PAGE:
(On the plus side, low expectations could mean that your child’s self-esteem will remain reasonably intact as at least they haven’t failed to live up to your expectations when they under-achieve. But clearly this is not the way to cultivate a successful career or a sound work ethic!)

How do I Know What is Realistic?

So how do you know whether you are pushing your teenager too hard … or not hard enough? And what level of expectation is “just right”?

First, talk to your child’s teachers.

If a teacher reports they are seeing constant improvement, hard work and a good attitude, this is a sign that your teenager is motivated and is trying their best. In this case, you should be reasonably convinced that their current grades are a good indication of what they are capable of.

If you feel like you want a little bit more, you might want to suggest that your child aim for a C+ instead of a C, or a B+ instead of a B. If the teacher gives good feedback, asking your child to improve from a C to an A may mean you are not appreciating their hard work and effort and are focusing too much on the grade.

On the other hand, if the teacher reports that your child’s grades and performance go up and down throughout the year, their attention and motivation are also inconsistent and that they are misbehaving in class, this is a sign that they may not be working to their “potential”.

Try asking the teacher the following questions:

  • “Can you see some improvement?”
  • “What do you think is realistic to expect from my child?”
  • “What do they struggle with?”
  • “What are their strengths?”

Second, talk to your son or daughter.

Ask them if they believe they are working as hard as they can. What do they think they could achieve?

LISTEN rather than telling them what you think. Asking the right questions can make all the difference!

Try asking these questions:

  • “On a scale from 1 to 10, where 10 represents the best you could possibly achieve in maths, where do you think you are right now?”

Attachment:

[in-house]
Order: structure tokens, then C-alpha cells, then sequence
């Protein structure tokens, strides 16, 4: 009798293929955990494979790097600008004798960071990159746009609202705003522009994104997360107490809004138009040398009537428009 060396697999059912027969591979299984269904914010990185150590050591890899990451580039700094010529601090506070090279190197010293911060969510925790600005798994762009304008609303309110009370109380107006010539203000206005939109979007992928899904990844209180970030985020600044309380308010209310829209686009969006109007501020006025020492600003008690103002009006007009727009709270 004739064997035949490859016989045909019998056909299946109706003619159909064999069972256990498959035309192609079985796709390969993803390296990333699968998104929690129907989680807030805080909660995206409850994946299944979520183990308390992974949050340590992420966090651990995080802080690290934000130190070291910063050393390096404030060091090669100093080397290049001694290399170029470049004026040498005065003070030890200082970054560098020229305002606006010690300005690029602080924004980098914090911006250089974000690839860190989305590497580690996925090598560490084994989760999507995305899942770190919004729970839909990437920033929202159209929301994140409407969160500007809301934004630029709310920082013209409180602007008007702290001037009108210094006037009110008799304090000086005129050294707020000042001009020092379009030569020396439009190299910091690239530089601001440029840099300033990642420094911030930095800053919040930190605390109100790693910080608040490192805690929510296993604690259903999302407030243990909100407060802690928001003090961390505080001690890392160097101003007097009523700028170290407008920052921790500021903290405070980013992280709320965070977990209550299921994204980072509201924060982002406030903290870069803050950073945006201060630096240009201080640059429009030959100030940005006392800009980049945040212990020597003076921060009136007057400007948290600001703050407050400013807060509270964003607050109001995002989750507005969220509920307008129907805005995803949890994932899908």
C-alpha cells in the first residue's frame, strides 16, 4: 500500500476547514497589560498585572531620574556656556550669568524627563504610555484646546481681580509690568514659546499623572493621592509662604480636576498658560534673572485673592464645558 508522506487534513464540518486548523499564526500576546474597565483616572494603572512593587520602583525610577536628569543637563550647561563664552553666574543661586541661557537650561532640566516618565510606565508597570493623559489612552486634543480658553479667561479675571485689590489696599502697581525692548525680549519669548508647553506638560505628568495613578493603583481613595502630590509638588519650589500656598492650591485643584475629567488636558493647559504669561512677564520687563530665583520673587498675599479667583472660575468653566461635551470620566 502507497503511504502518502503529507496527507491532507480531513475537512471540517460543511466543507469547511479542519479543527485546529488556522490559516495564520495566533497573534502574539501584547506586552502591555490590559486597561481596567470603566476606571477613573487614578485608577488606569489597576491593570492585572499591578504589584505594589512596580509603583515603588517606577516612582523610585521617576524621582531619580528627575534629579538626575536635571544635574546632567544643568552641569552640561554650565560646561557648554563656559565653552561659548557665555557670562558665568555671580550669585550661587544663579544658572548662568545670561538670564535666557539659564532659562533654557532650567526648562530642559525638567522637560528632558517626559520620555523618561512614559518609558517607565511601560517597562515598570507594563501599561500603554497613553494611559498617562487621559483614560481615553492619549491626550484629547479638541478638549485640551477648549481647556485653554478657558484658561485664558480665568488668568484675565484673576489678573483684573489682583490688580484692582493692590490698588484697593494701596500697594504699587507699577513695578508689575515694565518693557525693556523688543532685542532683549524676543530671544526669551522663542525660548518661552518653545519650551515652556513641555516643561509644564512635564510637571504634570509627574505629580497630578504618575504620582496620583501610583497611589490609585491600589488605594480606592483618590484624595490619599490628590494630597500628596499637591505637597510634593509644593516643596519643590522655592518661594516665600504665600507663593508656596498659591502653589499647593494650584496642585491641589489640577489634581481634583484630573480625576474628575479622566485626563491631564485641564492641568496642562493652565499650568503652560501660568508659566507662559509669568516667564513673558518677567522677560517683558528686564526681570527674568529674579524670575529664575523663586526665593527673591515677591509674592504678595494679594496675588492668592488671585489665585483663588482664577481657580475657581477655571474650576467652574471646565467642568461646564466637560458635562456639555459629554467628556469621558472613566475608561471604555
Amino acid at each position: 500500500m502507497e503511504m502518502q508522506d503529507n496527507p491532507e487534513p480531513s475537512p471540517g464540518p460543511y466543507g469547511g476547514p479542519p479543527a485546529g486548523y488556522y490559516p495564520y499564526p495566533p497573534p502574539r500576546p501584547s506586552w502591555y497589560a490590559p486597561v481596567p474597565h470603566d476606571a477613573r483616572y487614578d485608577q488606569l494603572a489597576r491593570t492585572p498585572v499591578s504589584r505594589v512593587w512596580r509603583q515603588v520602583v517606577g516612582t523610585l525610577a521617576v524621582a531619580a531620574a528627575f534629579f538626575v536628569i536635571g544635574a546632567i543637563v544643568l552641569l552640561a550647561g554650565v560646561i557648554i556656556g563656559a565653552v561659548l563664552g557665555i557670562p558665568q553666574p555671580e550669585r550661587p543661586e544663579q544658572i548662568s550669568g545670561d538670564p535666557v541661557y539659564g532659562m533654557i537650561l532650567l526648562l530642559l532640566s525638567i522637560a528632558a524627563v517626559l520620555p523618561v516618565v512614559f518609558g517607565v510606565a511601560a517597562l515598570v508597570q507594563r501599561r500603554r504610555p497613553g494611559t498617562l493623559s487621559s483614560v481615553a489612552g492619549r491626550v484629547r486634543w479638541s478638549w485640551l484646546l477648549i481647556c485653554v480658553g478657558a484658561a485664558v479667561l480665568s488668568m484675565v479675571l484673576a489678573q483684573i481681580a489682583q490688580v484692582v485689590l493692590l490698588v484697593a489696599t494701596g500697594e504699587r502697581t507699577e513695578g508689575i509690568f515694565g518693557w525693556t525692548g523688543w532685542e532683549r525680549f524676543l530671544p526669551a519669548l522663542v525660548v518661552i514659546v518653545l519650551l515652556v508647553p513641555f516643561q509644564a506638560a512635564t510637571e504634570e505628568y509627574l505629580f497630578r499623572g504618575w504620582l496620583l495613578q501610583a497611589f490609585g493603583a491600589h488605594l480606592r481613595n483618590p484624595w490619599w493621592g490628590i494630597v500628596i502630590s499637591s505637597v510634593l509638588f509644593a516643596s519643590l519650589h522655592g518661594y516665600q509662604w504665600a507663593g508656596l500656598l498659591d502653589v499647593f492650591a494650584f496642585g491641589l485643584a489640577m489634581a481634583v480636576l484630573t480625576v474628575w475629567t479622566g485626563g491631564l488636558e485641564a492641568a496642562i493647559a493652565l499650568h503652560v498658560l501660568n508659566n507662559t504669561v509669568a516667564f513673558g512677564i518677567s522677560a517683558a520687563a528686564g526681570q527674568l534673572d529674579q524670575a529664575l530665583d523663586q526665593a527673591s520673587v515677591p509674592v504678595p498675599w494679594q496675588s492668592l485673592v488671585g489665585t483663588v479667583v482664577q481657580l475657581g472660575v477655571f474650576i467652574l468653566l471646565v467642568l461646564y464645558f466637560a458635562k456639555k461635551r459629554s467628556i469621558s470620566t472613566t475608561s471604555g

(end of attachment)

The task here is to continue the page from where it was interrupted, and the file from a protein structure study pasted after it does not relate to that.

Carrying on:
• “What sort of grade would a ’10’ be?”
  • “What would be ‘good enough’ for you?”
  • “What is stopping you from getting to where you want to be?”
  • “How can I help?”

How do I Communicate Grade Expectations to my Child?

Let’s assume you have now established what you believe are realistic goals for your son or daughter. How do you communicate these without creating conflict?

Here are a few ideas to try:

  • List all the evidence you have for why you have the expectations you do. For example, “Based on the fact that you got Bs in English at the start of the year but fell off throughout the year, we think that you are capable of getting Bs for the whole year with some extra effort. What do you think?”
  • Discuss why it is important to create short and long-term goals.
  • Allow them the opportunity to tell you what they think is realistic.

While your teenager may have the potential to get into a particular university course, it may not be the same as the one you have in mind. They may want to be an artist, or a musician, or learn a trade. Ask yourself why it is so important to you that they follow a particular ‘fixed’ career path.

Lastly, remember that balance is important for all teenagers.

Do you really want your teenager to get straight As at all costs? Even if it means no social life and no exercise?

Have a think about the potential costs versus the benefits and discuss these with your child before you agree on some goals and expectations together.

Good luck and feel free to get in touch if you feel that you or your child would benefit from some independent expert help with goal setting and motivation.